Buy local. Support small businesses.
These slogans are becoming increasingly prevalent as large retail companies have gradually taken up more real estate on our main streets. But is there substance behind the sayings? Does shopping at midtown's independent stores have any real benefits?
In a word, yes. For starters, significantly more money stays in the community when you shop at locally-owned businesses. Buying local also helps support the growth of other businesses and the local tax base. One recent study shows that locally-owned businesses generate a premium in enhanced economic impact. For every $100 spent at a locally-owned business, $45 goes right back into the community, compared to only $14 at a chain store.
Locally-owned businesses are more likely to hire architects, tradesmen, accountants and other ancillary service providers from the neighbourhood as chain stores generally keep those functions in-house.
Independent stores make a retail strip a community main street. Along with being an important part of our local neighbourhoods, Torontonians do come from all across the city to visit the Eglinton Way, Forest Hill Village and Mt. Pleasant BIAs because of unique destinations such as the Mad Bean, Little Dollhouse Co, Five Doors North, Zen Beginnings and Forest Hill's art galleries.
To honour the important contribution that local, small and independent business owners make to our quality of life, I started a "Best of Midtown" award to celebrate their contributions to our community- and to thank them.
We've recognized people like Mira Bunda and her family who've run The Bread and Butter restaurant on Mt. Pleasant Rd. for the past two decades and Elinor Lefave, the owner of Mabels' Fables. I have also discussed creating an initiative to support small, independent bookstores and cinemas- many of which have disappeared from our main streets over the years.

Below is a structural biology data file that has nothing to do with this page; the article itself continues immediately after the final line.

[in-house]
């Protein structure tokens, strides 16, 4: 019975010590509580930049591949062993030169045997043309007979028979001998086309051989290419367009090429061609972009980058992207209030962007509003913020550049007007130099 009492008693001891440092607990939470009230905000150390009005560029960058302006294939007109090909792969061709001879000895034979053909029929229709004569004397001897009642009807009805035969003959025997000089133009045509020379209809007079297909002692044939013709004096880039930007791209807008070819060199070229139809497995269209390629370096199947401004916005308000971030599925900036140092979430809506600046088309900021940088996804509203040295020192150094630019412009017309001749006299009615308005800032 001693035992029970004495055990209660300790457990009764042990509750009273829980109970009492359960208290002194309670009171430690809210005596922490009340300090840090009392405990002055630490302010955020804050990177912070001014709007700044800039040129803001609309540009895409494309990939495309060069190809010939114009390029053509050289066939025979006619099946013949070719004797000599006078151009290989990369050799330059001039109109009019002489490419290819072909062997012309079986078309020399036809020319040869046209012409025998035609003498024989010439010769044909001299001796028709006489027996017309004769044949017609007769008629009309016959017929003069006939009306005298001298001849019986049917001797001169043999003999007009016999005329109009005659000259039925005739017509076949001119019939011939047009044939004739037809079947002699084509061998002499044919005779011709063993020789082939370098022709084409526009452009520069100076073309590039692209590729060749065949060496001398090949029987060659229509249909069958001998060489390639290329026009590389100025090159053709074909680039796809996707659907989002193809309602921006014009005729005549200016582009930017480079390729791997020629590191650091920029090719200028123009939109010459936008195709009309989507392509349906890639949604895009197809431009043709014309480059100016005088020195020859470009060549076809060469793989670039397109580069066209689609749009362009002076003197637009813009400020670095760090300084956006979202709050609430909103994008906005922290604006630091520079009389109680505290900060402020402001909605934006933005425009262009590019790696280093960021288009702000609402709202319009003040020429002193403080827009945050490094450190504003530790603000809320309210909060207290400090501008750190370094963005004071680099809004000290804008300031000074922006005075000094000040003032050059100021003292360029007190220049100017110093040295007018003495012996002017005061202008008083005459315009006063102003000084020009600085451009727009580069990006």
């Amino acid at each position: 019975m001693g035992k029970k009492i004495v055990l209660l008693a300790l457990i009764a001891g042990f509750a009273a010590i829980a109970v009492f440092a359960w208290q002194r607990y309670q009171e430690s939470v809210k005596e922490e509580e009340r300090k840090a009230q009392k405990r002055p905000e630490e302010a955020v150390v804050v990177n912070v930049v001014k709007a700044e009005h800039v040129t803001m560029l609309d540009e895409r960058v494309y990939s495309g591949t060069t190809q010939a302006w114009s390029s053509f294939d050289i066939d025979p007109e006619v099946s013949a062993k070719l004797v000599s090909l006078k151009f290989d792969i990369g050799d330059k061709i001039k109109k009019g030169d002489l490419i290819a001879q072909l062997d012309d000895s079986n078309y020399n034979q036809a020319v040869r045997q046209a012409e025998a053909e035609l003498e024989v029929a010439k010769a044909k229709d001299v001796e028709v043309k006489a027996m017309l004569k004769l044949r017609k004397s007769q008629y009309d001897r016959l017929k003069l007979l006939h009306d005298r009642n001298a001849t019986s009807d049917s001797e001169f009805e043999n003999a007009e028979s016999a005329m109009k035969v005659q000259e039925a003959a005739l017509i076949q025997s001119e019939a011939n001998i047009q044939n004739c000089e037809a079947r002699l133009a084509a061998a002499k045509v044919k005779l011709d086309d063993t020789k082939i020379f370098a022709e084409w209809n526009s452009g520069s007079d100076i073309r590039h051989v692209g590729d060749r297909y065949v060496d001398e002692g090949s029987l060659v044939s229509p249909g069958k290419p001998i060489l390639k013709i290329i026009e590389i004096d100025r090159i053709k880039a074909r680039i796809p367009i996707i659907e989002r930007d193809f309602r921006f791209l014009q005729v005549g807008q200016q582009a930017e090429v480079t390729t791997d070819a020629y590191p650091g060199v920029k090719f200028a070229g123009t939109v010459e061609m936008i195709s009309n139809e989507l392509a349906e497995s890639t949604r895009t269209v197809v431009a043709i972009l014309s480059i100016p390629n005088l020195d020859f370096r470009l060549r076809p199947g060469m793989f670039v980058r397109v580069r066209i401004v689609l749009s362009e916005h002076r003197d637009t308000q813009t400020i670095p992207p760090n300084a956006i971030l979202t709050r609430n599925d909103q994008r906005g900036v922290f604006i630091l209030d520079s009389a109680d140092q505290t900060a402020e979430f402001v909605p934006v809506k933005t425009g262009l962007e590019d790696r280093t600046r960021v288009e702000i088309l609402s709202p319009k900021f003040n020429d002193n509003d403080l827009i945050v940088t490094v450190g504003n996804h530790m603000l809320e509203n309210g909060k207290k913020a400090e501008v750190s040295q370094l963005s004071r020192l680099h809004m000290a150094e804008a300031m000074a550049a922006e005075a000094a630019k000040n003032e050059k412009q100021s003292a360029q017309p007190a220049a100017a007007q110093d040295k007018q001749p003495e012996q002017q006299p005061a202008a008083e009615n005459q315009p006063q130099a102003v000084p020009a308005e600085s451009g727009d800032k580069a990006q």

BEST OF MIDTOWN BUSINESSES
View Best of Midtown in a larger map
Photo's of Josh's visits with the Best of Midtown local small businesses. Thanks to Ward 22's business owners and staff for their tremendous hospitality and service to our community.
1365 Yonge Street
Bask is run by Shah Emily Noaman and offers original handcrafted jewelery. Ms. Noaman's nominators write that "Emily is a well known figure in the area and hires local staff for her store. She constantly reaches out to businesses in the area and supports the homeless through food and clothing drives. For her young age, she is truly a remarkable individual."
2106 Yonge Street
"Starting in 1994 with a dream of creating a local neighbourhood cycle store Walter Posner opened CyclePath, which at that time was a franchise store. As the years went by Walter became a legend in the local neighbourhood as a knowledgable, layed back, gentle and helpful store owner. At some stage the franchise of CyclePath collapsed and the store became owner operated versus a franchise. Over the years Walter employed local teens during the summermonths while keeping some stalwart staff to manage the store during the long winter months.
After 17 years Walter decided to "move on" to greener pastures and offered the store to one of his young staff members who had been loyal to him for 7 years. Kevin Wilson unfortunately did not have the funding available so he called upon his dad Michael to assist with investing in CyclePath. Mike, who had been in the corporate world all of his adult years decided it was time to break out on his own and instead of just "investing" in the store, he decided that it was time to go it alone. Mike purchased the store from Walter in November 2010 and is going from strength to strength.
Michael's philosophy is "evolution not revolution" and instead of being a new broom that sweeps clean Mike has kept the store as is, with several cosmetic changes and upgrades. Lucky for Mike, Walter has stayed on in a consultant capacity helping Mike ease into the life of retail. Kevin continues to be paramount in the mechanics of the store and as is tradition Mike has continued to employ the local teens during the busy summer season.
In the tradition of "family" Mike's younger son Colin also works at the store during the summer months and his wife Beverley is the web designer and technical assistant ensuring that the fridge,TV, printer and beloved coffee machine stay in top shape"